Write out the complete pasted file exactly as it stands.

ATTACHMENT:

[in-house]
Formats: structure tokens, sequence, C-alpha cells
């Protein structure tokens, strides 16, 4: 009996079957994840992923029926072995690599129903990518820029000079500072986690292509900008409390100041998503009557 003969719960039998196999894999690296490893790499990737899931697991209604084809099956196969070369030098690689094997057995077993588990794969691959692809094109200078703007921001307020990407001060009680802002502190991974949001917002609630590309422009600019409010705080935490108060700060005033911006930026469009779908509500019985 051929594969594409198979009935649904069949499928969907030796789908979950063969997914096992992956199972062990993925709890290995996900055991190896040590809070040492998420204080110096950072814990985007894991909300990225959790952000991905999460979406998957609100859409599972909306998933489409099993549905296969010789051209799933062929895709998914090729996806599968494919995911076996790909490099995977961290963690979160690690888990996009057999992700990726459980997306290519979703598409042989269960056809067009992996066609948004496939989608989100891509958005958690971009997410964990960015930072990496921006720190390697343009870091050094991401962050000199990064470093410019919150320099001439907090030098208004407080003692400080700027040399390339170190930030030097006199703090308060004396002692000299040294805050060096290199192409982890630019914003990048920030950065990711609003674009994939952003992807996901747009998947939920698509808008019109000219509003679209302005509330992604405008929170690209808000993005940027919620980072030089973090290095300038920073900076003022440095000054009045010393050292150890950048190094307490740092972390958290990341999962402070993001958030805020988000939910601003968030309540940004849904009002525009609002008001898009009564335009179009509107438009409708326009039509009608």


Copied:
[in-house]
Formats: structure tokens, sequence, C-alpha cells
């Protein structure tokens, strides 16, 4: 009996079957994840992923029926072995690599129903990518820029000079500072986690292509900008409390100041998503009557 003969719960039998196999894999690296490893790499990737899931697991209604084809099956196969070369030098690689094997057995077993588990794969691959692809094109200078703007921001307020990407001060009680802002502190991974949001917002609630590309422009600019409010705080935490108060700060005033911006930026469009779908509500019985 051929594969594409198979009935649904069949499928969907030796789908979950063969997914096992992956199972062990993925709890290995996900055991190896040590809070040492998420204080110096950072814990985007894991909300990225959790952000991905999460979406998957609100859409599972909306998933489409099993549905296969010789051209799933062929895709998914090729996806599968494919995911076996790909490099995977961290963690979160690690888990996009057999992700990726459980997306290519979703598409042989269960056809067009992996066609948004496939989608989100891509958005958690971009997410964990960015930072990496921006720190390697343009870091050094991401962050000199990064470093410019919150320099001439907090030098208004407080003692400080700027040399390339170190930030030097006199703090308060004396002692000299040294805050060096290199192409982890630019914003990048920030950065990711609003674009994939952003992807996901747009998947939920698509808008019109000219509003679209302005509330992604405008929170690209808000993005940027919620980072030089973090290095300038920073900076003022440095000054009045010393050292150890950048190094307490740092972390958290990341999962402070993001958030805020988000939910601003968030309540940004849904009002525009609002008001898009009564335009179009509107438009409708326009039509009608």